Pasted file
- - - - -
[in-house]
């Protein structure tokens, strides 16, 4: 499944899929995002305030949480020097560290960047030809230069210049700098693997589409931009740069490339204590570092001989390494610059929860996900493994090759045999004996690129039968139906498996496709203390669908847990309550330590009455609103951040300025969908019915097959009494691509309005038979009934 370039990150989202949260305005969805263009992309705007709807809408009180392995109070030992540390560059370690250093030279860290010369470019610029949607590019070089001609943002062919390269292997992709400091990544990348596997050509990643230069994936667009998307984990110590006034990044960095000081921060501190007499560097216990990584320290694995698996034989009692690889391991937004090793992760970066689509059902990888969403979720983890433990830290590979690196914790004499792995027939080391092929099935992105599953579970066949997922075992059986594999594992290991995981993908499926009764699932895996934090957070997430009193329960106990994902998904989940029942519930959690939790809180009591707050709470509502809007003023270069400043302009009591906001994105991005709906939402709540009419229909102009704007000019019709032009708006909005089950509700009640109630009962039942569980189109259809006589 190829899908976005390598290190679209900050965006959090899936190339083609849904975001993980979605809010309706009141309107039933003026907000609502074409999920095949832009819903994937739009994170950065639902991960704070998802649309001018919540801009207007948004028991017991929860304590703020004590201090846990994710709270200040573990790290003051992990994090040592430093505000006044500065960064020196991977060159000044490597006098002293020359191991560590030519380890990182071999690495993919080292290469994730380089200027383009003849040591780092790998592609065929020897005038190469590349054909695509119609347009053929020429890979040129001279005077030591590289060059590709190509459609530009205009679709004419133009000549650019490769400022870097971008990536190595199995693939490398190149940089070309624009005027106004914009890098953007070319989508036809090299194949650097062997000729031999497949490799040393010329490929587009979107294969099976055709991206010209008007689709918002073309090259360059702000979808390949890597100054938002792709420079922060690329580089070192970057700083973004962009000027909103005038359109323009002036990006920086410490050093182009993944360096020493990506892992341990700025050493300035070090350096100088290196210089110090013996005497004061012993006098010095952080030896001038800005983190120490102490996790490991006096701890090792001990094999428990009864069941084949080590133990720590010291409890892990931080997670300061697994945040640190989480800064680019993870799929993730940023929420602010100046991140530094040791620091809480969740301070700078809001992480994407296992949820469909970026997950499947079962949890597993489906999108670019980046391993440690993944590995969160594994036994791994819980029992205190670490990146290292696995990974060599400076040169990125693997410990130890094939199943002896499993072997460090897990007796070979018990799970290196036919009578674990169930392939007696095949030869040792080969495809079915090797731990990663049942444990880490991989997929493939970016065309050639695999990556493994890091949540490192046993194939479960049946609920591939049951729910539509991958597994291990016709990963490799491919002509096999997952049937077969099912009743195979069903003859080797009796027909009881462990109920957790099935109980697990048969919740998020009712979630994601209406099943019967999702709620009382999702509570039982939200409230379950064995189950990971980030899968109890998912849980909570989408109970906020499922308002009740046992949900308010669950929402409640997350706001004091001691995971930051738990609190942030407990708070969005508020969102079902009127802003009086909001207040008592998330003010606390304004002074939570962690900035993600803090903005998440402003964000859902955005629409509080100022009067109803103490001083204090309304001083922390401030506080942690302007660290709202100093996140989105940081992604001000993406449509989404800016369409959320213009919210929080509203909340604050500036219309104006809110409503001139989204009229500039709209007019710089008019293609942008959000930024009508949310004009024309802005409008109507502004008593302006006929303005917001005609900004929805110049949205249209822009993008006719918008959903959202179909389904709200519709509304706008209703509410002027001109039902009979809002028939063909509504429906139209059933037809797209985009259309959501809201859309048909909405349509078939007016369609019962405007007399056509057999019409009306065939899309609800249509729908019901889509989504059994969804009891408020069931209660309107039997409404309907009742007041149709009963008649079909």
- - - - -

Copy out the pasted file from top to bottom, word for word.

[in-house]
């Protein structure tokens, strides 16, 4: 499944899929995002305030949480020097560290960047030809230069210049700098693997589409931009740069490339204590570092001989390494610059929860996900493994090759045999004996690129039968139906498996496709203390669908847990309550330590009455609103951040300025969908019915097959009494691509309005038979009934 370039990150989202949260305005969805263009992309705007709807809408009180392995109070030992540390560059370690250093030279860290010369470019610029949607590019070089001609943002062919390269292997992709400091990544990348596997050509990643230069994936667009998307984990110590006034990044960095000081921060501190007499560097216990990584320290694995698996034989009692690889391991937004090793992760970066689509059902990888969403979720983890433990830290590979690196914790004499792995027939080391092929099935992105599953579970066949997922075992059986594999594992290991995981993908499926009764699932895996934090957070997430009193329960106990994902998904989940029942519930959690939790809180009591707050709470509502809007003023270069400043302009009591906001994105991005709906939402709540009419229909102009704007000019019709032009708006909005089950509700009640109630009962039942569980189109259809006589 190829899908976005390598290190679209900050965006959090899936190339083609849904975001993980979605809010309706009141309107039933003026907000609502074409999920095949832009819903994937739009994170950065639902991960704070998802649309001018919540801009207007948004028991017991929860304590703020004590201090846990994710709270200040573990790290003051992990994090040592430093505000006044500065960064020196991977060159000044490597006098002293020359191991560590030519380890990182071999690495993919080292290469994730380089200027383009003849040591780092790998592609065929020897005038190469590349054909695509119609347009053929020429890979040129001279005077030591590289060059590709190509459609530009205009679709004419133009000549650019490769400022870097971008990536190595199995693939490398190149940089070309624009005027106004914009890098953007070319989508036809090299194949650097062997000729031999497949490799040393010329490929587009979107294969099976055709991206010209008007689709918002073309090259360059702000979808390949890597100054938002792709420079922060690329580089070192970057700083973004962009000027909103005038359109323009002036990006920086410490050093182009993944360096020493990506892992341990700025050493300035070090350096100088290196210089110090013996005497004061012993006098010095952080030896001038800005983190120490102490996790490991006096701890090792001990094999428990009864069941084949080590133990720590010291409890892990931080997670300061697994945040640190989480800064680019993870799929993730940023929420602010100046991140530094040791620091809480969740301070700078809001992480994407296992949820469909970026997950499947079962949890597993489906999108670019980046391993440690993944590995969160594994036994791994819980029992205190670490990146290292696995990974060599400076040169990125693997410990130890094939199943002896499993072997460090897990007796070979018990799970290196036919009578674990169930392939007696095949030869040792080969495809079915090797731990990663049942444990880490991989997929493939970016065309050639695999990556493994890091949540490192046993194939479960049946609920591939049951729910539509991958597994291990016709990963490799491919002509096999997952049937077969099912009743195979069903003859080797009796027909009881462990109920957790099935109980697990048969919740998020009712979630994601209406099943019967999702709620009382999702509570039982939200409230379950064995189950990971980030899968109890998912849980909570989408109970906020499922308002009740046992949900308010669950929402409640997350706001004091001691995971930051738990609190942030407990708070969005508020969102079902009127802003009086909001207040008592998330003010606390304004002074939570962690900035993600803090903005998440402003964000859902955005629409509080100022009067109803103490001083204090309304001083922390401030506080942690302007660290709202100093996140989105940081992604001000993406449509989404800016369409959320213009919210929080509203909340604050500036219309104006809110409503001139989204009229500039709209007019710089008019293609942008959000930024009508949310004009024309802005409008109507502004008593302006006929303005917001005609900004929805110049949205249209822009993008006719918008959903959202179909389904709200519709509304706008209703509410002027001109039902009979809002028939063909509504429906139209059933037809797209985009259309959501809201859309048909909405349509078939007016369609019962405007007399056509057999019409009306065939899309609800249509729908019901889509989504059994969804009891408020069931209660309107039997409404309907009742007041149709009963008649079909």